The book’s subtitle flags the contribution it makes to the autonomy of migration literature – still underrepresented in anglophone publishing – with its emphasis on how migration involves the creative enactment of new modes of political subjectivity and connection. But the book’s main title signals that the central analytical tools – governmentality, mapping and counter-mapping – are drawn from the work of Michel Foucault. The book seizes on the Foucauldian insight that power operates in spatial terms, through the management of spaces. Space, we know, is not innocent, neutral or inconsequential to social and political interactions. Space is produced through these interactions and, further, is key to the production and reproduction of dominant and contestatory power relations and identities. A dynamic central to this spatial production is the play of visibility and invisibility. While this dynamic is more associated with Foucault’s earlier work on discipline, Tazzioli demonstrates its vitality with regard to governmentality studies as well. She does so by showing how the political technology of (in)visibility possesses a certain flexibility or doubleness. For example, in a fascinating analysis of the dramatic ‘humanitarian’ rescues of migrants found in peril in the Mediterranean Sea, Tazzioli shows how the logic of humanitarian protection is so easily flipped, with the migrant-victims suddenly discursively transformed into dangerous and threatening identities. ‘The claim for a more efficient and legislated system of rescue’, she says, ‘easily slip[s] and reverse[s] into the strengthening of the mechanisms of capture’.Spaces of Governmentality is an excellent example of how governmentality does not have to be studied in the grey world of repetitive acts of governance, with its propensity to highlight the power dynamics coming from state, institutional or otherwise dominant power networks. In this book, freedom and control exist in an immanent field of encounter, interrelation and struggle. Critical of what she identifies as the reductive application of Foucault’s concept of governmentality in migration studies, Tazzioli emphasizes how the practices of migrants are important to the constitution of what she calls ‘spaces of governmentality’, in which migrants challenge, contest, evade, ignore or otherwise resist the attempts to fully govern their lives, identities and movements. Equally at stake here are the possibilities for political subjectivity, which involves the struggle to have voices heard and achieve autonomy from governmental control – or, as Tazzioli puts it, the capacity to ‘crack and exceed mechanisms of capture’.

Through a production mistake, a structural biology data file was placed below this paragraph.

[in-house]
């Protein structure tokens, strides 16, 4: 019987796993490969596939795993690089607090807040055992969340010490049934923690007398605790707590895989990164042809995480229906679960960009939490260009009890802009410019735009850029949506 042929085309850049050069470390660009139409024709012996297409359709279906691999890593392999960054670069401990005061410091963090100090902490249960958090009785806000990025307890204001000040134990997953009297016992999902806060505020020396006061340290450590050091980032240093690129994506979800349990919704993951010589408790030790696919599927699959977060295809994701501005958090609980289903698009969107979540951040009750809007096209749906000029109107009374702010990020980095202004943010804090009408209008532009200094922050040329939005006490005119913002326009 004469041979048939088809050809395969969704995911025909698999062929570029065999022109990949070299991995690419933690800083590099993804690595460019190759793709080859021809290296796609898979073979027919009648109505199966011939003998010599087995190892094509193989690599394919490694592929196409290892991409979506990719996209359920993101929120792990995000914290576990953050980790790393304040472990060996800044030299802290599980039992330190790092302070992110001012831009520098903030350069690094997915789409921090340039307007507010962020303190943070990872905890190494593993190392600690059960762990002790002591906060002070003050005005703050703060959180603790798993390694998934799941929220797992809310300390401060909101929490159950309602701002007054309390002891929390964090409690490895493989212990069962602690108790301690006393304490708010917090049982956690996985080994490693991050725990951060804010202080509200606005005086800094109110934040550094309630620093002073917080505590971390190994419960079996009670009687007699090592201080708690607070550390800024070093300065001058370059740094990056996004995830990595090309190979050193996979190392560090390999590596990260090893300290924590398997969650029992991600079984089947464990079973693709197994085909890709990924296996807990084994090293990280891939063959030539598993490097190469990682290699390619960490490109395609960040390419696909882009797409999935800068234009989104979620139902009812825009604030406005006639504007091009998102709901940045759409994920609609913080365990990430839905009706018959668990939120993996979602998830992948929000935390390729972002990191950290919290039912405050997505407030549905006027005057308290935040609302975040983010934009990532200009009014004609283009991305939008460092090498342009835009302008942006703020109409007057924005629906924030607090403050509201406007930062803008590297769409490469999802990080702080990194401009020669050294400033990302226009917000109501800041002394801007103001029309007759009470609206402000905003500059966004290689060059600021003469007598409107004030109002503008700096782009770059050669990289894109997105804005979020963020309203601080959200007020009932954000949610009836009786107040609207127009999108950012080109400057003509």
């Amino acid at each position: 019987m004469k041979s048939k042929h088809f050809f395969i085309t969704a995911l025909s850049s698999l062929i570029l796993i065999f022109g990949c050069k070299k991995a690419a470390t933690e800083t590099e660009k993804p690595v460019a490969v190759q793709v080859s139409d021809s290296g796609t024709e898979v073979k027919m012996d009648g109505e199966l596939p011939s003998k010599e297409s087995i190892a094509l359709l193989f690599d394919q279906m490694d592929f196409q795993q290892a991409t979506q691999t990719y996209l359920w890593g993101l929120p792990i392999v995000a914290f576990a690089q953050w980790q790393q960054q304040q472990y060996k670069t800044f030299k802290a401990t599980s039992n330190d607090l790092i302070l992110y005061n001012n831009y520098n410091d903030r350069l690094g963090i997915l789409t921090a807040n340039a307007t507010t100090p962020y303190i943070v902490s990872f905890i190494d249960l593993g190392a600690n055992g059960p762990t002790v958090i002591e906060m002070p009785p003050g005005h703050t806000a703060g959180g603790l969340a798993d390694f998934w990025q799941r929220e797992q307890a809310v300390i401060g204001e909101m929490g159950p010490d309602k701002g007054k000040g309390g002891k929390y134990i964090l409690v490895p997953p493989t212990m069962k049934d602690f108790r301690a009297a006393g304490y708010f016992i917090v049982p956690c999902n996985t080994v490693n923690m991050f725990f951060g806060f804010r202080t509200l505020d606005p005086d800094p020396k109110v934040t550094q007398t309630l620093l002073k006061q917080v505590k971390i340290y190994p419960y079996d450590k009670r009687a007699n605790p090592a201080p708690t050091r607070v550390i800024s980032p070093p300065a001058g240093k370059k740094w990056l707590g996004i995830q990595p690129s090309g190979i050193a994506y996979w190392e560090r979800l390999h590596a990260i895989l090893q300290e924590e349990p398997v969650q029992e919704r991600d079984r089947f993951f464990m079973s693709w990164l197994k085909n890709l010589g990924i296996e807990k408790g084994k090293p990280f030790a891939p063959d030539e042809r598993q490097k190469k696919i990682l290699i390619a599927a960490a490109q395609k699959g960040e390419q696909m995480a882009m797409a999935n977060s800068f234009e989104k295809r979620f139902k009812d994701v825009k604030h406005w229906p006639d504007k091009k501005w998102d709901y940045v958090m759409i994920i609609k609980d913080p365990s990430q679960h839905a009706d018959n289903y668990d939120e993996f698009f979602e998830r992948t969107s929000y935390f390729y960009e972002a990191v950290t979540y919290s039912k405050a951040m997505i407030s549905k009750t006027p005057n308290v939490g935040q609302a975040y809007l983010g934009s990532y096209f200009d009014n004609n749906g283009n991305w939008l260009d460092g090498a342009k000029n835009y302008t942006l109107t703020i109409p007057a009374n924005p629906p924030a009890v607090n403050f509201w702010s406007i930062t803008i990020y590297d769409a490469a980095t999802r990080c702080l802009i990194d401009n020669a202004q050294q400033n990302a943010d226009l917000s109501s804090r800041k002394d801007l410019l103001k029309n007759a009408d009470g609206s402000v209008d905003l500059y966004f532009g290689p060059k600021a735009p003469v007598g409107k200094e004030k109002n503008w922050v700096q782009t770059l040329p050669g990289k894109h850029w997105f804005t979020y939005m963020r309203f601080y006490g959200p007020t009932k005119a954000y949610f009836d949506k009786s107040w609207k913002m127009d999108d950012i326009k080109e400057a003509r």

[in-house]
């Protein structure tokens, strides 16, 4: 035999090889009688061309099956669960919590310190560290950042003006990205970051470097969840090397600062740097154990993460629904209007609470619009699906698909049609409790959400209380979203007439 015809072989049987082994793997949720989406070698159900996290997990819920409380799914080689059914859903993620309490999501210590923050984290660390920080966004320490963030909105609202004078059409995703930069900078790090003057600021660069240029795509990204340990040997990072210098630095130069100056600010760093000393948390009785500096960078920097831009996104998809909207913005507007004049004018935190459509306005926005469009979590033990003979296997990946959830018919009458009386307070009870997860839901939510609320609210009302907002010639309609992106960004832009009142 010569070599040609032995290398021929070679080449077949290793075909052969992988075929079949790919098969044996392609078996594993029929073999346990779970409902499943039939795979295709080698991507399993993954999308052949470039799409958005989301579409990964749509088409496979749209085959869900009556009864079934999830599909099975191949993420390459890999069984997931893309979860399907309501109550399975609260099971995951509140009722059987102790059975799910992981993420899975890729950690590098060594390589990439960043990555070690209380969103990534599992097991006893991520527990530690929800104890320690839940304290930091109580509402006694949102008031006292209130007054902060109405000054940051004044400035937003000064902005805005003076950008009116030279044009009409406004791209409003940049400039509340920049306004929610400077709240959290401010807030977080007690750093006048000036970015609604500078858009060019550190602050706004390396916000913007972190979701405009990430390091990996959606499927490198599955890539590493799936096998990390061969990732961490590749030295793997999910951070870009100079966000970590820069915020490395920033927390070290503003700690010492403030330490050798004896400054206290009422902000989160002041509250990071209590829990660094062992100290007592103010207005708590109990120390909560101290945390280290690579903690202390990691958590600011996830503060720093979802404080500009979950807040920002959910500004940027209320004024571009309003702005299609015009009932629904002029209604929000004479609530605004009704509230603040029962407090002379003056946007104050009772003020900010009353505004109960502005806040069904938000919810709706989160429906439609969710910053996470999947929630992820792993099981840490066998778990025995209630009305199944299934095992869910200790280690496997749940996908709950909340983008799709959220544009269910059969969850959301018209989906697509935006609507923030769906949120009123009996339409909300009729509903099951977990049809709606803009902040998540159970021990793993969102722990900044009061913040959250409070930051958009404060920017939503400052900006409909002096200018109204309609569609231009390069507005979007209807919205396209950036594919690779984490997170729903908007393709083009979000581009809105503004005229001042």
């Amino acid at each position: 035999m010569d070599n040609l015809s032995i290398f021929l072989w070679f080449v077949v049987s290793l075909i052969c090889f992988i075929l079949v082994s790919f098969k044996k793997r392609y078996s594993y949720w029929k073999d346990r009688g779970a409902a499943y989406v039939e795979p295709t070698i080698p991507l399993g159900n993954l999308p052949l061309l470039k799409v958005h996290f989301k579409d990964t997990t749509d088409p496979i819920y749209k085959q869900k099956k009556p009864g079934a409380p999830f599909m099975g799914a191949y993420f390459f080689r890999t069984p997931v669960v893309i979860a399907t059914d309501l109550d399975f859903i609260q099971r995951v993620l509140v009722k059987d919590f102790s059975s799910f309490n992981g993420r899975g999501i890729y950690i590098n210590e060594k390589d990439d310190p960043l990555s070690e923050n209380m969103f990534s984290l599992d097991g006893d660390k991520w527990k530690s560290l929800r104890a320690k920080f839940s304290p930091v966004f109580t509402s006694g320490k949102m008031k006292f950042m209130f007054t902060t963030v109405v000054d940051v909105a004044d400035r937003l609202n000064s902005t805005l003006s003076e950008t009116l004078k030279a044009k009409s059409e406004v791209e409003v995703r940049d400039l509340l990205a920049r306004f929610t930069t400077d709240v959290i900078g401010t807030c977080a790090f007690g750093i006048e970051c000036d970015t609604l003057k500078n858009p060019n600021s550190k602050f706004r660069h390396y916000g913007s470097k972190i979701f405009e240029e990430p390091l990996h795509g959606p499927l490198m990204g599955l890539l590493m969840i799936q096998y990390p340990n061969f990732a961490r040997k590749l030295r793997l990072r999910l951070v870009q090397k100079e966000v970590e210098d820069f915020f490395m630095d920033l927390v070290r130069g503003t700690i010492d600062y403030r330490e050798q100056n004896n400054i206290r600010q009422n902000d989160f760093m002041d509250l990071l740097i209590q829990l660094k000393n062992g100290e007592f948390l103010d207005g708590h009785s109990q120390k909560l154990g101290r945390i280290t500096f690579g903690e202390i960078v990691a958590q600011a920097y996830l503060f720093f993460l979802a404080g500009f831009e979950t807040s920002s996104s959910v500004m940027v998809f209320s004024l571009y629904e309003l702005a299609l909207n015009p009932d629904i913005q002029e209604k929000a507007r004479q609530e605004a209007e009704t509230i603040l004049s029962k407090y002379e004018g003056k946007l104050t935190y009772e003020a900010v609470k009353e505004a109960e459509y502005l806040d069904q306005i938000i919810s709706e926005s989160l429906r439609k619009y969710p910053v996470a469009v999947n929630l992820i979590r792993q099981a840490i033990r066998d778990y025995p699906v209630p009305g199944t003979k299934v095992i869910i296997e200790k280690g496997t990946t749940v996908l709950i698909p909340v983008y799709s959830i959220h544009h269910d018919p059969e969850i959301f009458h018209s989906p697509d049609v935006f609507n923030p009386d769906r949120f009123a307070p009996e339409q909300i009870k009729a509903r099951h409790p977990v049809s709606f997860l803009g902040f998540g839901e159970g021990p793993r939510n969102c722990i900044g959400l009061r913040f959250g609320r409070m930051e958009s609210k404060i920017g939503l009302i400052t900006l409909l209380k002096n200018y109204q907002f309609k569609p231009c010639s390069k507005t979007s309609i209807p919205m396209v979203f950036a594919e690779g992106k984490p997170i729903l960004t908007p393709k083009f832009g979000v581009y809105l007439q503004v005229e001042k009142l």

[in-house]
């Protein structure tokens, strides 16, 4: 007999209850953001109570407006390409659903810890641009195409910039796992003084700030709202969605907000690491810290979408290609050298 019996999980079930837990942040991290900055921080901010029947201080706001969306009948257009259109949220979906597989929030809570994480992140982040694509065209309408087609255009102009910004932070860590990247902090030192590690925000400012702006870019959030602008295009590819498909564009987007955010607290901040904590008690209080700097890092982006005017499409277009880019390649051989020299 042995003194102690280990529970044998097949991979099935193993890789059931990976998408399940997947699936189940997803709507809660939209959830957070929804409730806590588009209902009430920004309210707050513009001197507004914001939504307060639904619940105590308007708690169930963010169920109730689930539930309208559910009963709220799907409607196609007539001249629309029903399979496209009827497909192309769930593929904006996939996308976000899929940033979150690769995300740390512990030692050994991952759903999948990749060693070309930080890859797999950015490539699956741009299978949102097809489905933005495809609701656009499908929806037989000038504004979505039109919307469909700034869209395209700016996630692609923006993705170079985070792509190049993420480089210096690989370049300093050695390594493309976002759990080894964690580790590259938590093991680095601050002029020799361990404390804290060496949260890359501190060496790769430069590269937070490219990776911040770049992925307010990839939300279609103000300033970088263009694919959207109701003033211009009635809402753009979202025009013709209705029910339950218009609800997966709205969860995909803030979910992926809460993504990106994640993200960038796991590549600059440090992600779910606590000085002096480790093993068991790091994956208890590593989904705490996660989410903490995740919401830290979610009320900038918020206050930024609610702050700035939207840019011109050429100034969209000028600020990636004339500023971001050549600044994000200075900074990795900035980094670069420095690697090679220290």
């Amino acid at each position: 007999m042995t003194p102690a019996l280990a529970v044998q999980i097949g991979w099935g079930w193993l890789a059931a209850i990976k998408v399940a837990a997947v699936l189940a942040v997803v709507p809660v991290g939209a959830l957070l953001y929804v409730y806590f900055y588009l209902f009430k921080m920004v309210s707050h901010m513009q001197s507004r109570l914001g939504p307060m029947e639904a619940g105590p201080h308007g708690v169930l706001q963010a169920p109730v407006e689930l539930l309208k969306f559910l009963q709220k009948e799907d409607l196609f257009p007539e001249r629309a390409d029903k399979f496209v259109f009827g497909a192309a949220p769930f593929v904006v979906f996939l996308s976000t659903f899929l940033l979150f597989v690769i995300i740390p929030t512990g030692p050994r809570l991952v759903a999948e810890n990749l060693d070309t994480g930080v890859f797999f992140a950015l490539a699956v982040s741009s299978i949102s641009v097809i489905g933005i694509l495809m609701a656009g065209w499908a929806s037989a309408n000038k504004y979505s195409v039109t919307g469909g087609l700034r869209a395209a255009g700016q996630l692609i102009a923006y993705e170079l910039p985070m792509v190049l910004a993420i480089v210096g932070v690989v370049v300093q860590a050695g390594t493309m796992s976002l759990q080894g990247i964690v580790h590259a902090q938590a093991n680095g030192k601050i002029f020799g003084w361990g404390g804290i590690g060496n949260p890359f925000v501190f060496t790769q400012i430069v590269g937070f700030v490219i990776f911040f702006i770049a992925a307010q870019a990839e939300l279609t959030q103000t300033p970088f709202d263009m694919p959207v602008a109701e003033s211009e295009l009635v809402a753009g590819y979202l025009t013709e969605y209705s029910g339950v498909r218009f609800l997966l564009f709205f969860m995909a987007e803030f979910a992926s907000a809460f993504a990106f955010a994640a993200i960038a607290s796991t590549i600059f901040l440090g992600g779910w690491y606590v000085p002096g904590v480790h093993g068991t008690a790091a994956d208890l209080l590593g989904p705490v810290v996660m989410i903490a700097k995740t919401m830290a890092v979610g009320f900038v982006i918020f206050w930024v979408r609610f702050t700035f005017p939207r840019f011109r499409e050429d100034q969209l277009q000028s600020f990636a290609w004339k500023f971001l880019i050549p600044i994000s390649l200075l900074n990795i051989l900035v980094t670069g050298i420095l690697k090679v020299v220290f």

While the book is most directly influenced by Foucault, I would say that it also is driven by a very Deleuzean orientation towards philosophy – that is to say, a creative ethos towards the creation of new concepts. There are plenty of such concepts in this work: dissident cartographies, interruptions, snapshots and, perhaps most powerfully, the idea of the strugglefield. These are not buzzwords meant to obfuscate, but are rather political concepts mobilized throughout the narrative to great analytical benefit. They also speak to a movement going on for some time now in critical studies of migration, refugees and citizenship, which is to invent new terminologies and vocabularies in order to speak about these fundamental figures of the political in new ways. At the same time, they speak to Tazzioli’s efforts to contribute to a ‘militant’ form of research, engaging in counter-mappings to locate and name those subjects and practices that contest, resist or evade the dominant governmental mappings of migration. For example, the Conclusion’s invitation to ‘make space, not borders’ represents a politically powerful call to reshape European space so as to accommodate a politics that is beyond the binaries of citizen and foreigner.